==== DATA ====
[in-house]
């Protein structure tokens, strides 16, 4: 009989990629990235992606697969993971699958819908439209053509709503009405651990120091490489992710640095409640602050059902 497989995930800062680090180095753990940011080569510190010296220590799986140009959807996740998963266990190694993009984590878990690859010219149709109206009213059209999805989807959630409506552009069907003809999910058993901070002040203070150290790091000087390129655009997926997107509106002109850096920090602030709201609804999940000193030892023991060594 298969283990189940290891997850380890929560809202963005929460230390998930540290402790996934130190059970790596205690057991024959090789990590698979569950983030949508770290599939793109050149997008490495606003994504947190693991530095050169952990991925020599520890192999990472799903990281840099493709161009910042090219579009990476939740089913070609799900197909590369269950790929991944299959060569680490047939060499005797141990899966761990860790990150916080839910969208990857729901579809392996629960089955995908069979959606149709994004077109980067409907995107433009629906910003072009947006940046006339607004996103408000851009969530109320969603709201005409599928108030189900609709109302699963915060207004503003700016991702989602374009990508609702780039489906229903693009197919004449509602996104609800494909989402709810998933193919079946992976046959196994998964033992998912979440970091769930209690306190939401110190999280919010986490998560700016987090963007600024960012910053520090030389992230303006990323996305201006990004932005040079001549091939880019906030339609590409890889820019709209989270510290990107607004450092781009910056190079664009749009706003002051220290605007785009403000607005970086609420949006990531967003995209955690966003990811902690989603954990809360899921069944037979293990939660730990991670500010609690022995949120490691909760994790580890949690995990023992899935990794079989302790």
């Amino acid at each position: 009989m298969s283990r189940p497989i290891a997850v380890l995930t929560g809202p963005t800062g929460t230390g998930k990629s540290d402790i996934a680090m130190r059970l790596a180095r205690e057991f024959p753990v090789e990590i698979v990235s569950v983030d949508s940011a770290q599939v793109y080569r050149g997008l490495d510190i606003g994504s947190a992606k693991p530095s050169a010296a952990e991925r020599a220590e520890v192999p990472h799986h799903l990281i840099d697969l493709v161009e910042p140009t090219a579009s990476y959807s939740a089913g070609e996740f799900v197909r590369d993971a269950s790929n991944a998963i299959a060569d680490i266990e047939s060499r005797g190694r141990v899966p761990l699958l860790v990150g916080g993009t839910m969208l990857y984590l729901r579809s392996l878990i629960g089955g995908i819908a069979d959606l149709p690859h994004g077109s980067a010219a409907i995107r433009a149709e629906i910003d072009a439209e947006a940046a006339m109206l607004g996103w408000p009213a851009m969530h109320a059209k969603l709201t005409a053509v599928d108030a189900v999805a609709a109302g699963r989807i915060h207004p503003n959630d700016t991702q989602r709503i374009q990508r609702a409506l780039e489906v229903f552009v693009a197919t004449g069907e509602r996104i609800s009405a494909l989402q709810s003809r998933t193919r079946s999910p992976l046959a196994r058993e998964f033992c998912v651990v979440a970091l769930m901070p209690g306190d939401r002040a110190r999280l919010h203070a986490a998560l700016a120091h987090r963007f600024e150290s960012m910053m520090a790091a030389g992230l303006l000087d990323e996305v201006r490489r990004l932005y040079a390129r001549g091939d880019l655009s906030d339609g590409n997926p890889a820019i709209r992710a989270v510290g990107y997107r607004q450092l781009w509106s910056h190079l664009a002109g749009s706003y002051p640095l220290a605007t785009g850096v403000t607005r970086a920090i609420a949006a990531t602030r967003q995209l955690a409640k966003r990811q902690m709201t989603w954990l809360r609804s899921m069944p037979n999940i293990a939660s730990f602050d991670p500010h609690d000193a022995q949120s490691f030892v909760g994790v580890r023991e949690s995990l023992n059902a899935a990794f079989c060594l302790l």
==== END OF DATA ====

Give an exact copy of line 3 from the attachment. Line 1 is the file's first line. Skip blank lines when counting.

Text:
């Amino acid at each position: 009989m298969s283990r189940p497989i290891a997850v380890l995930t929560g809202p963005t800062g929460t230390g998930k990629s540290d402790i996934a680090m130190r059970l790596a180095r205690e057991f024959p753990v090789e990590i698979v990235s569950v983030d949508s940011a770290q599939v793109y080569r050149g997008l490495d510190i606003g994504s947190a992606k693991p530095s050169a010296a952990e991925r020599a220590e520890v192999p990472h799986h799903l990281i840099d697969l493709v161009e910042p140009t090219a579009s990476y959807s939740a089913g070609e996740f799900v197909r590369d993971a269950s790929n991944a998963i299959a060569d680490i266990e047939s060499r005797g190694r141990v899966p761990l699958l860790v990150g916080g993009t839910m969208l990857y984590l729901r579809s392996l878990i629960g089955g995908i819908a069979d959606l149709p690859h994004g077109s980067a010219a409907i995107r433009a149709e629906i910003d072009a439209e947006a940046a006339m109206l607004g996103w408000p009213a851009m969530h109320a059209k969603l709201t005409a053509v599928d108030a189900v999805a609709a109302g699963r989807i915060h207004p503003n959630d700016t991702q989602r709503i374009q990508r609702a409506l780039e489906v229903f552009v693009a197919t004449g069907e509602r996104i609800s009405a494909l989402q709810s003809r998933t193919r079946s999910p992976l046959a196994r058993e998964f033992c998912v651990v979440a970091l769930m901070p209690g306190d939401r002040a110190r999280l919010h203070a986490a998560l700016a120091h987090r963007f600024e150290s960012m910053m520090a790091a030389g992230l303006l000087d990323e996305v201006r490489r990004l932005y040079a390129r001549g091939d880019l655009s906030d339609g590409n997926p890889a820019i709209r992710a989270v510290g990107y997107r607004q450092l781009w509106s910056h190079l664009a002109g749009s706003y002051p640095l220290a605007t785009g850096v403000t607005r970086a920090i609420a949006a990531t602030r967003q995209l955690a409640k966003r990811q902690m709201t989603w954990l809360r609804s899921m069944p037979n999940i293990a939660s730990f602050d991670p500010h609690d000193a022995q949120s490691f030892v909760g994790v580890r023991e949690s995990l023992n059902a899935a990794f079989c060594l302790l």